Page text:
Clouds were colluding to cover the shyly emergent moon, at a bus stop astride a freshly tarred road, as a bargain was made between the devil and a female millennial. Under the ochre streetlights, she playfully gambled her life away for lack of anything better to do. In that puddle of light, she abandoned her future, gleefully.
They were alone at the bus stop, and the silence of that road took on new dimensions; the air felt specific, hard, and real, as though diamonds had been scattered over the ground. Only the shadows of night were witnesses to the deal, and they made their disapproval clear in how they maneuvered to shade her face in a richly enigmatic, bruise-like blue. Miles away, the ocean—jealous master of mystery—hissed in white and ultramarine, desperate to wield the palette necessary to equal that color. “It’s not possible for you,” the night whispered, half in condolence, half in exultation. “You’re no sinner.”
A calfskin bag was slung over her left shoulder. As she spoke, in sweet, airy tones, she let her manicured hand graze idly over its leather panels. Her fingers, capped with eggshell tips, moved with the rhythm of a rich man enjoying flesh with his eyes. She wanted him to admire her hands, and then to appreciate the brand name emblazoned on her bag. The devil, a willing dance partner, smiled knowingly. She smiled back, lapping up the feeling of him looking at her, drinking in the heady, smoke-tinged air of the city—leisurely, lackadaisically, but nonetheless with a tinge of the anxious enthusiasm particular to the women of her time.
“It takes a lot of effort to look like this,” she said glibly. Then, with a calculated note of vulnerability, making a show of letting him into her sparkling, feminine inner world: “And a lot of product.”
“Uh-huh?” he asked mildly, pinching at the sleeve of his sheepskin jacket. “How much product?”
“Maybe five-hundred dollars’ worth. Ten different just like, things.” She was acutely aware of trying too hard, but couldn’t find it in herself to tone it down. Had she blown it by drawing attention to the necessity of all her balms and liquids? She hadn’t meant to insinuate she wasn’t naturally beautiful. She had merely wanted to appear both beautiful and accomplished. A work of art and its artist. A work of art and its dealer.
“Must take a lot of time to put that all on.”
“Oh yeah,” she said. Her painted lips, crowded around her chemically whitened teeth, made a moue of mock displeasure as vivid as blood circling a drain. “You can’t even imagine how long it takes for me to just ready for bed.”
He leaned against the cracked plastic wall of the bus shelter and raised an eyebrow.
They both understood that she found him attractive and that this was half the battle. She didn’t like anyone, but she liked him. She liked his obvious disregard, when she had opened the conversation with a remark on a tragic news headline, for the weight of the world, something she herself carried only uneasily, and only at arm’s length. She liked the implications of his identity, which he had revealed to her with so little attempt at secrecy that she’d been instantly disarmed. Every growing tendril of intuition, hacked off at the root. Every flicker of doubt, dispelled. (The ocean, night and moon, watching with weary understanding, sighed, and then co-signed the reality of the conjoined fate to come.) She had been charmed by him, and by possibility. The chance to flirt with the devil was intoxicating enough for her to agree to anything.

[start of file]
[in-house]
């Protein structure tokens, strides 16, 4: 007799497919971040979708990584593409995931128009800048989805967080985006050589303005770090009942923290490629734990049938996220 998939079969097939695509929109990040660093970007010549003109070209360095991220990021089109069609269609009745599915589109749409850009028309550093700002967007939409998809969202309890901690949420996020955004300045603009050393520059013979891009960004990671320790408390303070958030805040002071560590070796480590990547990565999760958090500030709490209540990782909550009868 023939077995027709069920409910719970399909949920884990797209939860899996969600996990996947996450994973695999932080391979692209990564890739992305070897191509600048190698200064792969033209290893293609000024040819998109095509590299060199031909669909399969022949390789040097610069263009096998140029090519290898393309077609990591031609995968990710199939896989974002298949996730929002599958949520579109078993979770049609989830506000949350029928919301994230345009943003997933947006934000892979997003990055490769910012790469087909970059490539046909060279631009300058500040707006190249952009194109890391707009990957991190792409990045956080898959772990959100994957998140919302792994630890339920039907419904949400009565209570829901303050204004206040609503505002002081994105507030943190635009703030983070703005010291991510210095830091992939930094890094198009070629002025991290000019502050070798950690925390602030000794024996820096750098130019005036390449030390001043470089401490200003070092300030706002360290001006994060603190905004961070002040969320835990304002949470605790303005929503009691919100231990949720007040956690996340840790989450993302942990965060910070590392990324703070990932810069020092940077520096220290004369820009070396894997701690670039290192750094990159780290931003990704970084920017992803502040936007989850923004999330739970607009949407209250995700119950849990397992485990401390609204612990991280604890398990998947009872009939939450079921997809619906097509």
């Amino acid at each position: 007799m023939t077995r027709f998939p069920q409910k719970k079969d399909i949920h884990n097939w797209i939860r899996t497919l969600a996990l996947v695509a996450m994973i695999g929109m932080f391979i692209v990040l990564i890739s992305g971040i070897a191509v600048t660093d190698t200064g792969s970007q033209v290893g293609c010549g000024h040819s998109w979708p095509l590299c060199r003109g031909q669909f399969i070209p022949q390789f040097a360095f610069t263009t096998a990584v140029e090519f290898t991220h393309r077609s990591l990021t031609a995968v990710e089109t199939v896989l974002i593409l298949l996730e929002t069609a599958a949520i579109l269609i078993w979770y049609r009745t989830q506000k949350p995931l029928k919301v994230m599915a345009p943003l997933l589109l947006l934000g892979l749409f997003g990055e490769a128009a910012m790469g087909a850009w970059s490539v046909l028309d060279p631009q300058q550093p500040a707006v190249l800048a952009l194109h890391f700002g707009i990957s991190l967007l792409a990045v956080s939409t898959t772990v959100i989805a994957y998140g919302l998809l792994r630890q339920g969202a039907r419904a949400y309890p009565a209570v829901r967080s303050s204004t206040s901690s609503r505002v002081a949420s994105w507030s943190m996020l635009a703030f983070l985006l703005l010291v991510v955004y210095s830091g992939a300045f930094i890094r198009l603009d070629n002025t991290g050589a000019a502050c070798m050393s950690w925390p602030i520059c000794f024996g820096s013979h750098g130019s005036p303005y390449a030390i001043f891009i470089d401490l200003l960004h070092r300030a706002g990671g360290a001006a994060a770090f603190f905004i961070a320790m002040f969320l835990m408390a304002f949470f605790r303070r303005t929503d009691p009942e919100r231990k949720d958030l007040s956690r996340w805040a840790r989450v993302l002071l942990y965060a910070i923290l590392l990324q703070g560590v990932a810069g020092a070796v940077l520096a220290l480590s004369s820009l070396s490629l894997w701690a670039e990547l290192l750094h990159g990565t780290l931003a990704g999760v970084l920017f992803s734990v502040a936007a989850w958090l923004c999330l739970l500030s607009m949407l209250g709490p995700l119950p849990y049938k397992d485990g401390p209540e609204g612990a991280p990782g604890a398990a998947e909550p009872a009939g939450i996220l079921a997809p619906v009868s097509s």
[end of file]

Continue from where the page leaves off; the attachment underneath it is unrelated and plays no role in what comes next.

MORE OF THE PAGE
Later, she would blame the deceptive magic of that evening for her irresponsibility. She would ignore the memory of her uncomplicated joy at his lingering, clearly appreciative gaze. She would tell herself she was too tired from her job as a Senior Marketing Associate to think straight. Summoning all the energy of a peeved Human Resources manager, she would allege, in a cold, clipped, tone, that the deal was reached under duress. An expert in contract law, he would bark out a laugh.
The terms, decided under the limited light of the capricious stars, just as the bus pulled up, were as follows:
- Her nighttime routine would be shorter by one minute every night henceforth.
- No step would be compromised by the shortened time.
- No takebacks.
She batted her lashes and agreed. They swapped social media handles and she immediately liked the first three of his photos. “I’ve never met anyone so eager to chat,” he said, as he boarded the bus, fingers of one beringed hand fluttering in a regal wave. “Thanks for that.” Strangers stared through the grimy windows.
In bed that night, her hair braided into loops, her cellphone casting a blue halo around her head, she went through his Instagram photos. He had fewer followers than she would have imagined. In his profile photo, he was standing on Rodeo Drive at sunset, holding up a severed lamb head. Blood dripped from his mouth. She couldn’t bear to think a single thought. She let the phone fall against her chest, screen down, and dozed off with only the moonrise on her mind.